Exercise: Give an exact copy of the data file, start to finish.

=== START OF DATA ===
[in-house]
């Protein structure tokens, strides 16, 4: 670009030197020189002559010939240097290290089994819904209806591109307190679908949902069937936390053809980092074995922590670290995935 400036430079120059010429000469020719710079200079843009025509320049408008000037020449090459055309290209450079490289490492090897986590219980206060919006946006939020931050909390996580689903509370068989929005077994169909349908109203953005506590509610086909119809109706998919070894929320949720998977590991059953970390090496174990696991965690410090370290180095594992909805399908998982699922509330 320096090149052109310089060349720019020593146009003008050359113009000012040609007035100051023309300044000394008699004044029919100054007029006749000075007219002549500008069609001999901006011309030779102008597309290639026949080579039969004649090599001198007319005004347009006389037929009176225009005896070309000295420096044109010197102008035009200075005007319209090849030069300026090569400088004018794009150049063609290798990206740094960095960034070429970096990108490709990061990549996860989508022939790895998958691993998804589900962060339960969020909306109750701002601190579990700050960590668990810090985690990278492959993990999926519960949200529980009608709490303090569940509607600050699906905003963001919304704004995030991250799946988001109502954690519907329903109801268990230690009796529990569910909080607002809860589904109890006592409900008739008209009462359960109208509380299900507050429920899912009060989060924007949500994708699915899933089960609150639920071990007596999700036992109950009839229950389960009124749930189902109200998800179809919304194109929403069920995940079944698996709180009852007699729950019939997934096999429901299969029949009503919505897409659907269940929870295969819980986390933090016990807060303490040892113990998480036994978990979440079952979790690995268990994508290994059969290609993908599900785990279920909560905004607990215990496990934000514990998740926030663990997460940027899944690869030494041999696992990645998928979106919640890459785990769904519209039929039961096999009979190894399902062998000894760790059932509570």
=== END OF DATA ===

[in-house]
């Protein structure tokens, strides 16, 4: 670009030197020189002559010939240097290290089994819904209806591109307190679908949902069937936390053809980092074995922590670290995935 400036430079120059010429000469020719710079200079843009025509320049408008000037020449090459055309290209450079490289490492090897986590219980206060919006946006939020931050909390996580689903509370068989929005077994169909349908109203953005506590509610086909119809109706998919070894929320949720998977590991059953970390090496174990696991965690410090370290180095594992909805399908998982699922509330 320096090149052109310089060349720019020593146009003008050359113009000012040609007035100051023309300044000394008699004044029919100054007029006749000075007219002549500008069609001999901006011309030779102008597309290639026949080579039969004649090599001198007319005004347009006389037929009176225009005896070309000295420096044109010197102008035009200075005007319209090849030069300026090569400088004018794009150049063609290798990206740094960095960034070429970096990108490709990061990549996860989508022939790895998958691993998804589900962060339960969020909306109750701002601190579990700050960590668990810090985690990278492959993990999926519960949200529980009608709490303090569940509607600050699906905003963001919304704004995030991250799946988001109502954690519907329903109801268990230690009796529990569910909080607002809860589904109890006592409900008739008209009462359960109208509380299900507050429920899912009060989060924007949500994708699915899933089960609150639920071990007596999700036992109950009839229950389960009124749930189902109200998800179809919304194109929403069920995940079944698996709180009852007699729950019939997934096999429901299969029949009503919505897409659907269940929870295969819980986390933090016990807060303490040892113990998480036994978990979440079952979790690995268990994508290994059969290609993908599900785990279920909560905004607990215990496990934000514990998740926030663990997460940027899944690869030494041999696992990645998928979106919640890459785990769904519209039929039961096999009979190894399902062998000894760790059932509570």